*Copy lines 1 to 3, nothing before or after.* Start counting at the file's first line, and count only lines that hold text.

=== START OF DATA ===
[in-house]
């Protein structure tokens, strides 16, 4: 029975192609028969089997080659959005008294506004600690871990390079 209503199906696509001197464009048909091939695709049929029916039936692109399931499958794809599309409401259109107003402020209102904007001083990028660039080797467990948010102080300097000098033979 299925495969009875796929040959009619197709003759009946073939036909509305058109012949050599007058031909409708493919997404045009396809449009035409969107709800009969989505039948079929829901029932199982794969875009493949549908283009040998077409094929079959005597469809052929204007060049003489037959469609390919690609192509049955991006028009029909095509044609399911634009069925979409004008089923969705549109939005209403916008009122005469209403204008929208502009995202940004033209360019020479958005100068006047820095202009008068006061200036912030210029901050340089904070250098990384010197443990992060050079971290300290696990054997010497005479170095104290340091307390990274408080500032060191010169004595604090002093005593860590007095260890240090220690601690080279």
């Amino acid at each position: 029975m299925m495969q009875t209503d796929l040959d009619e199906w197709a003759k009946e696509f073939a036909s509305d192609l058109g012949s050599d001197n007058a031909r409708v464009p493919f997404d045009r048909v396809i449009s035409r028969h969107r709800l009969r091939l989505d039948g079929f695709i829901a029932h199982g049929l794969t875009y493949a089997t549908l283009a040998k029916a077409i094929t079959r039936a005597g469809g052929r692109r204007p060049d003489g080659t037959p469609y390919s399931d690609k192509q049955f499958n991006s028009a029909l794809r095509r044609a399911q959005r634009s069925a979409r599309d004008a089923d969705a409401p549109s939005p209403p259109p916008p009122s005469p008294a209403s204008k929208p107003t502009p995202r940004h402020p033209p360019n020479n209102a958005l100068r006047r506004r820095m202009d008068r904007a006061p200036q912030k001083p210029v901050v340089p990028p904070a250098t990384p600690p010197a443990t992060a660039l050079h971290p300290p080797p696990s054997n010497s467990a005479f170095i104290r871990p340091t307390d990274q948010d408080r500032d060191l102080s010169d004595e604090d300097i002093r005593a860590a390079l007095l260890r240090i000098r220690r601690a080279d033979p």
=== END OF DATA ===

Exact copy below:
[in-house]
């Protein structure tokens, strides 16, 4: 029975192609028969089997080659959005008294506004600690871990390079 209503199906696509001197464009048909091939695709049929029916039936692109399931499958794809599309409401259109107003402020209102904007001083990028660039080797467990948010102080300097000098033979 299925495969009875796929040959009619197709003759009946073939036909509305058109012949050599007058031909409708493919997404045009396809449009035409969107709800009969989505039948079929829901029932199982794969875009493949549908283009040998077409094929079959005597469809052929204007060049003489037959469609390919690609192509049955991006028009029909095509044609399911634009069925979409004008089923969705549109939005209403916008009122005469209403204008929208502009995202940004033209360019020479958005100068006047820095202009008068006061200036912030210029901050340089904070250098990384010197443990992060050079971290300290696990054997010497005479170095104290340091307390990274408080500032060191010169004595604090002093005593860590007095260890240090220690601690080279």
């Amino acid at each position: 029975m299925m495969q009875t209503d796929l040959d009619e199906w197709a003759k009946e696509f073939a036909s509305d192609l058109g012949s050599d001197n007058a031909r409708v464009p493919f997404d045009r048909v396809i449009s035409r028969h969107r709800l009969r091939l989505d039948g079929f695709i829901a029932h199982g049929l794969t875009y493949a089997t549908l283009a040998k029916a077409i094929t079959r039936a005597g469809g052929r692109r204007p060049d003489g080659t037959p469609y390919s399931d690609k192509q049955f499958n991006s028009a029909l794809r095509r044609a399911q959005r634009s069925a979409r599309d004008a089923d969705a409401p549109s939005p209403p259109p916008p009122s005469p008294a209403s204008k929208p107003t502009p995202r940004h402020p033209p360019n020479n209102a958005l100068r006047r506004r820095m202009d008068r904007a006061p200036q912030k001083p210029v901050v340089p990028p904070a250098t990384p600690p010197a443990t992060a660039l050079h971290p300290p080797p696990s054997n010497s467990a005479f170095i104290r871990p340091t307390d990274q948010d408080r500032d060191l102080s010169d004595e604090d300097i002093r005593a860590a390079l007095l260890r240090i000098r220690r601690a080279d033979p």